fbpx

HONDA CR-V REVIEWS | MODEL 2017 – 2019

Share the knowledge

Read and compare reviews on the Honda CR-V 2017 – 2019 Model from top New Zealand automotive journalists on trusted websites.

2019 Honda CR-V Limited 7 Review – CR-V with Seven

2019 Honda CR-V Limited 7 Review NZ Autocar

SOURCE: NZAUTOCAR | YEAR: 2019 | BY: KYLE CASSIDY

7 seats that is. Honda has been busy rejigging its CR-V range and a new addition is the Limited 7.

It puts seven seats on a buyer’s menu for under $40k and, as hinted by the Limited badging, adds a dash of flash. One can expect leather trim for all three rows, a powered driver’s seat (no memory function though), a smart key, reverse camera and dual zone air. There’s a seven-inch touchscreen with CarPlay and Android Auto functionality to enable sat nav, which isn’t part of the standard deal.

A few bits and pieces have missed the cut, like Honda’s LaneWatch camera, auto wipers and lights, parking sensors, seat heaters and a powered tailgate, all of which you can get, and more, in the Sport 7, which goes for $44,990. However, neither gets the active safety gear offered in the Sensing models, not even AEB.

The seven-seat configuration adds air vents for the third row, there’s a proper three-point belt for the middle seat rather than one dangling from the roof, the second row has been placed on runners and there’s also a curtain airbag extending to the third row.

While the five-seater CR-V has plenty of boot space thanks to its low-set floor, the seven-seat version has had to make a few compromises to include the extra pews in the rear.

2018 Honda CR-V – Honda’s sensitive CR-V

Honda CR-V review by NZAutocar

SOURCE: NZAUTOCAR | YEAR: 2018 | WORDS: KYLE CASSIDY | PHOTOS TOM GASNIER

Honda’s CR-V has joined the long-term fold as we take the keys to the top of the range Awd sport sensing model for the next few months.

The CR-V is an SUV we’ve had a generally favourable view of over the years, a trend continuing with this one, the fifth generation. CR-V dates back to 1995, and so is one of the earliest entrants into what is now the most popular vehicle segment here.

As Louisson mentioned in the HR-V review, CR-V is not quite Honda’s best seller here, that being the Jazz. The wee five-door probably has the greatest owner retention rate as what does one replace their Jazz with? Another Jazz of course as the winning formula of a small car with oodles of space simply works for its owners.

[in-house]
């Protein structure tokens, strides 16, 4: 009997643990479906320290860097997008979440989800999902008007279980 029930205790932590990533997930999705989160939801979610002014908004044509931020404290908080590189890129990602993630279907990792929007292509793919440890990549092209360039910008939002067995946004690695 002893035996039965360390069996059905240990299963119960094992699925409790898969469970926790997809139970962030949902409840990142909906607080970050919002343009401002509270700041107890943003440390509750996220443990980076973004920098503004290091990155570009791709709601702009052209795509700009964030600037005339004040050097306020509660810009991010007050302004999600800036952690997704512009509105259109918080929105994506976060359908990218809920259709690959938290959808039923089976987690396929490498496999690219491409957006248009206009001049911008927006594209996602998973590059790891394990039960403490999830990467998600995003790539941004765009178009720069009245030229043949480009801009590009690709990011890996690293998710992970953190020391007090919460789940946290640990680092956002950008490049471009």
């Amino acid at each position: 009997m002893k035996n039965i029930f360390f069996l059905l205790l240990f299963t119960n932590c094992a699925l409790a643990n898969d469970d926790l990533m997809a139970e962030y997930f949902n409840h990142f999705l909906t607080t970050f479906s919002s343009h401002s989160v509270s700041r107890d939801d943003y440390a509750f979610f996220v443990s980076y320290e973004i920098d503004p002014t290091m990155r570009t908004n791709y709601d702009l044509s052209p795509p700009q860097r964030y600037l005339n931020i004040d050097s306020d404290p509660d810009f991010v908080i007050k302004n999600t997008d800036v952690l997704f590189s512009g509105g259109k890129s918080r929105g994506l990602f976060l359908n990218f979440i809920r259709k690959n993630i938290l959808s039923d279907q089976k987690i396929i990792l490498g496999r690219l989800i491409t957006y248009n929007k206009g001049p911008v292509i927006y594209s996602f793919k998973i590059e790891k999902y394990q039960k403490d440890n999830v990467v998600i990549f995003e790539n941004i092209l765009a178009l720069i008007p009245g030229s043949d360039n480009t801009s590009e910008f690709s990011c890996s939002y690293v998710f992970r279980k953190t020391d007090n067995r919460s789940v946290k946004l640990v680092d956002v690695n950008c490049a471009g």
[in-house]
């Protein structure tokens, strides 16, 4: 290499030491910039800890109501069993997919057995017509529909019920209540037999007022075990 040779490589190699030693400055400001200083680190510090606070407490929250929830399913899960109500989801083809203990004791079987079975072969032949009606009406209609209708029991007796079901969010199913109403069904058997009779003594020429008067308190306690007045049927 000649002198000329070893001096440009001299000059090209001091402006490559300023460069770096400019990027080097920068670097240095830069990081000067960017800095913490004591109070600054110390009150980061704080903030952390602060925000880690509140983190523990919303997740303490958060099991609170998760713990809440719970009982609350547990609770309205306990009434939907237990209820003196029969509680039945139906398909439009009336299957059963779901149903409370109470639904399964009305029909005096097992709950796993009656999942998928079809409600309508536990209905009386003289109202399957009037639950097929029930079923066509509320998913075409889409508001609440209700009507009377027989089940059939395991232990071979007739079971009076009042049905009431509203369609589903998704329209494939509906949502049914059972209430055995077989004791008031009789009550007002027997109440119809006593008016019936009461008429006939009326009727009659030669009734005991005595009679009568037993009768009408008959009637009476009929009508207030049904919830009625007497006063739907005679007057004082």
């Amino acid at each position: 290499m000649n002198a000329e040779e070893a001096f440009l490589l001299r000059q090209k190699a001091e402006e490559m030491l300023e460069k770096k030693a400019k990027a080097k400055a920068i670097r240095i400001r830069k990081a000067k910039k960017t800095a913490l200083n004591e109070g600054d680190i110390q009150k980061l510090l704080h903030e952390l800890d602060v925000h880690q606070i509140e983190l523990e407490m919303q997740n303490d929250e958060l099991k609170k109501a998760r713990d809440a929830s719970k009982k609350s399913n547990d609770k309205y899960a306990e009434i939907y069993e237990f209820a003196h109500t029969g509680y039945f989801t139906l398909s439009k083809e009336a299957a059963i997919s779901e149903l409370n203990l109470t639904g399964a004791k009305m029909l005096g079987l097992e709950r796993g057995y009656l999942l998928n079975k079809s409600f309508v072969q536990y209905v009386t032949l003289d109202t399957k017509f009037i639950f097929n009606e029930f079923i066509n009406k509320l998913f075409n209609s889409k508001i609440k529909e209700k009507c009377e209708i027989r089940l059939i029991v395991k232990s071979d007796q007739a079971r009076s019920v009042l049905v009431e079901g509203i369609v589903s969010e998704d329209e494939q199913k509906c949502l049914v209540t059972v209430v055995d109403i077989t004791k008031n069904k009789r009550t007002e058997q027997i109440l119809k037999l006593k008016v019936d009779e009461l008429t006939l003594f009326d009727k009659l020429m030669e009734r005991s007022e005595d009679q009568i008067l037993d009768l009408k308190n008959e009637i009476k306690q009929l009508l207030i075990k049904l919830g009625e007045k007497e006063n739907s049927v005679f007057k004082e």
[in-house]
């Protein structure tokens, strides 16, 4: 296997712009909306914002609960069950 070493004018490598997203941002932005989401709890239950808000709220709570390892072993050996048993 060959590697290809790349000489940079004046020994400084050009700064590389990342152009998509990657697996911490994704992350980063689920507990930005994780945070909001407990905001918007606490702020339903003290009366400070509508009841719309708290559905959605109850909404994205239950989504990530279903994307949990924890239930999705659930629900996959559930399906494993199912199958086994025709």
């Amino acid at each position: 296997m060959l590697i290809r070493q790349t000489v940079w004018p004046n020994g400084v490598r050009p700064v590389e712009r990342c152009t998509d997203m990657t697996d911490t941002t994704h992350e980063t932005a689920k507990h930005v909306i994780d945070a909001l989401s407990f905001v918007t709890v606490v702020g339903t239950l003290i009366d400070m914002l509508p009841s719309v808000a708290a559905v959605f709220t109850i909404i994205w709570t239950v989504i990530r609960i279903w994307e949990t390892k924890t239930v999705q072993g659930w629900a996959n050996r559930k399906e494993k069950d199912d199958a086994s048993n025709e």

And it must be a similar story with CR-V. Over the years, Honda has kept to a similar formula for CR-V, that being an SUV that’s big on space for its class with lots of practical features.

And it must be a similar story with CR-V. Over the years, Honda has kept to a similar formula for CR-V, that being an SUV that’s big on space for its class with lots of practical features. Like arranging the controls to perch on the dash, leaving the centre console area for oodles of storage space.

Family values: Driven road test the all-new Honda CR-V

Honda CR-V review by Driven

SOURCE: DRIVEN | YEAR: 2017 | WORDS: MATTHEW HANSEN | PHOTOS: TED BAGHURST

I was about 10 when my parents decided to replace the ageing 1988 Mazda 323 that was parked in the driveway.

Naturally, I took the opportunity to try to push them towards buying something cool. I would constantly bombard Dad with Impreza WRXs and Altezzas that I’d excitedly circled in tatty editions of Auto Trader.

Unfortunately for me, my parents’ desires were a bit more on the conventional side; Mitsubishi Chariots, Mazda MPVs, and … the Honda CR-V. To a kid in the early 00s, nothing could be more uncool or detestable than any of these.

But, the world has a knack for folding over on to itself every now and again. Nowadays crossovers — like it or not — are cool. Manufacturers, including even Ferrari, are queueing to enter the market as they overtake sedans as the most dominant selling passenger cars.

But, while crossovers are now cool, the Honda CR-V has lagged behind somewhat; still entrenched in the mire as a vehicle for cripplingly conservative families.

The all-new CR-V could well change that. From the outset, you can tell that this is an SUV trying desperately to “keep up with the kids”.

Plenty of reasons why new Honda CR-V will prove popular

Honda CR-V review by Stuff

SOURCE: STUFF | YEAR: 2017 | WORDS: ROB MAETZIG

Forget about such product as the new Civic hatch and even the Type-R – the most important Honda to be launched in New Zealand this year is a medium-sized SUV.

The vehicle is a new fifth-generation CR-V, which has arrived a little earlier than Honda New Zealand anticipated.

In fact the first shipment of CR-Vs arrived just as the company was preparing to introduce the five-door hatchback version of its Civic range. So what could Honda NZ do? It quickly added the vehicle to the subject matter at a media conference that was supposed to be the preserve of the hatch and its racy version the Type-R.

But don’t think that just because the CR-V almost had to play second-fiddle to the Civic by being lumped into that media conference, that it’s not a crucial vehicle. It’s actually the most important model in the Honda fleet, one that is expected to shoot to the top of Honda sales here, overtaking both the smaller Honda SUV the HR-V and the little Jazz hatch in terms of numbers of vehicles crossing showroom floors.

At the media conference Honda NZ marketing manager Nadine Bell forecast more than 1300 CR-V sales in the eight months to the end of the current financial year, and more than 2000 sales next year.


Share the knowledge